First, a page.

SCHRIEVER AIR FORCE BASE, Colo. --
Top Air Force Reserve advisors to the U.S. Space Force and U.S. Space Command visited the 310th Space Wing during its Unit Training Assembly and shared information regarding the Space Force and what it means for the wing.
Compared to the active duty Air Force, no significant changes are on the immediate horizon for Reserve Citizen Airmen at the 310th Space Wing. However, Maj. Gen. Kimberly Crider, the mobilization assistant to the chief of space operations of the USSF, and Maj. Gen. Pamela Lincoln, mobilization assistant to the commander of USSPACECOM, spoke about the decision-making processes taking place at the Pentagon.
The Space Force is currently working with the Department of the Air Force and Department of Defense to consider options to integrate the space functions of the reserve component into the new service.
“There is still a lot of study and research that needs to be done first,” she added. “Ultimately, the decision on how to move forward will be a collaborative effort involving Congress and the Department of Defense.”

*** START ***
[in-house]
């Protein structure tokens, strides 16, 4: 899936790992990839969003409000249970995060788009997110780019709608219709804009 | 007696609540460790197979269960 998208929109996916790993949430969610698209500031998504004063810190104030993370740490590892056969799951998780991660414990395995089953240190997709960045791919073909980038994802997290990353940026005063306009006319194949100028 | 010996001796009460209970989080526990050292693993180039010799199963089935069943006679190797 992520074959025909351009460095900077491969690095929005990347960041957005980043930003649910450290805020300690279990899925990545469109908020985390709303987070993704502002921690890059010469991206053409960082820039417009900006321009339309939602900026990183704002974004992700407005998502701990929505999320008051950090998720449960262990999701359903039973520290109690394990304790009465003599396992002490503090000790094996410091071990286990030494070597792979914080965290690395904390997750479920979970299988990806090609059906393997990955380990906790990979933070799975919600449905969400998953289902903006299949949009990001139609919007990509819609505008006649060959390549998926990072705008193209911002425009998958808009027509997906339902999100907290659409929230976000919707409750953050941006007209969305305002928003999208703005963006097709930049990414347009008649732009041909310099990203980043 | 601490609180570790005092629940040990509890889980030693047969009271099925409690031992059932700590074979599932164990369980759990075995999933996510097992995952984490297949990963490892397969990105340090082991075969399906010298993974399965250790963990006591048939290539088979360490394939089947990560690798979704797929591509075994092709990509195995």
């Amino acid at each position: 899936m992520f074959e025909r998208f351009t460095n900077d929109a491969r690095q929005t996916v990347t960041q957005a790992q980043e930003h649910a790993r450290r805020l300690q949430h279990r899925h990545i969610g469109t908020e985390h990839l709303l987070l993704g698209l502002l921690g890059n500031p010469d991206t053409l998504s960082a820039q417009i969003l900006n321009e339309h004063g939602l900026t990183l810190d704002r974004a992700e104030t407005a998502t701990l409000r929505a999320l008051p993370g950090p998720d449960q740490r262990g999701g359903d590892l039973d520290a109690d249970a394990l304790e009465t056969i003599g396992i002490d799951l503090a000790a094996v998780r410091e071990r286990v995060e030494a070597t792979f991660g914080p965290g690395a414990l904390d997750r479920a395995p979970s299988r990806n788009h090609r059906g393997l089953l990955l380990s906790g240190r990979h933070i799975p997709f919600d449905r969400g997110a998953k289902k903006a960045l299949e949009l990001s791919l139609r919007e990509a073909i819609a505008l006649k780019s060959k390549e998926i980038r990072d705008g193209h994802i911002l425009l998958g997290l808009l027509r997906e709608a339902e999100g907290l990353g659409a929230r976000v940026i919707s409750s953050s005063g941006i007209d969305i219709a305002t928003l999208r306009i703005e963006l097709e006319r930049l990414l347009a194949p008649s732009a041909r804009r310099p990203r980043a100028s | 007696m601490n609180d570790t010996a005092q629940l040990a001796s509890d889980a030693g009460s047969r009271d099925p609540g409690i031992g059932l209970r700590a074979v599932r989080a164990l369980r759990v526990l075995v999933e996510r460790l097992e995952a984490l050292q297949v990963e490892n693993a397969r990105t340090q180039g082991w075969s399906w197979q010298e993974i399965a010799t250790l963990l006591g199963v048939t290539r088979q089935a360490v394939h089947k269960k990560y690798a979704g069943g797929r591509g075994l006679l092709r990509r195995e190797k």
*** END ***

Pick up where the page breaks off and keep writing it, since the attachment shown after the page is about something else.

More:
For now, there will be no transfer of reservists over to the Space Force.
The Space Force recently executed an organizational realignment, its first since its transition from the previous Air Force major command structure. The new structure is designed to remove layers of bureaucracy and help to organize, train and equip a lean, agile force.
On July 24, three Air Force space wings, the 21st Space Wing at Peterson Air Force Base; the 50th Space Wing here; and the 460th Space Wing at Buckley Air Force Base, were deactivated. In their place, the Space Force stood up eight mission deltas and two installation support garrisons.
“This is a historic time in our nation’s history and you are a crucial part of it,” said Lincoln. “You play an integral role in space operations and provide the strategic depth the total force needs.”
“Space operators will be realigned with the new space deltas,” she continued. “However, we are one team.” Addressing the other career fields she said, “You may align with other commands, but you will still be part of this wing.”
“There is no more exciting time to be part of this mission,” said Crider. “Whether you’re an Air Force Reserve member assigned to a space mission or a Space Force member, I would argue this is the most exciting place to be.”
“Every service is looking to the Space Force, and by extension, to the Reserve support to the Space Force, to ensure those critical capabilities you deliver are available to every single combatant command that needs them,” she added. “You guys are in a position of extreme importance to our nation.”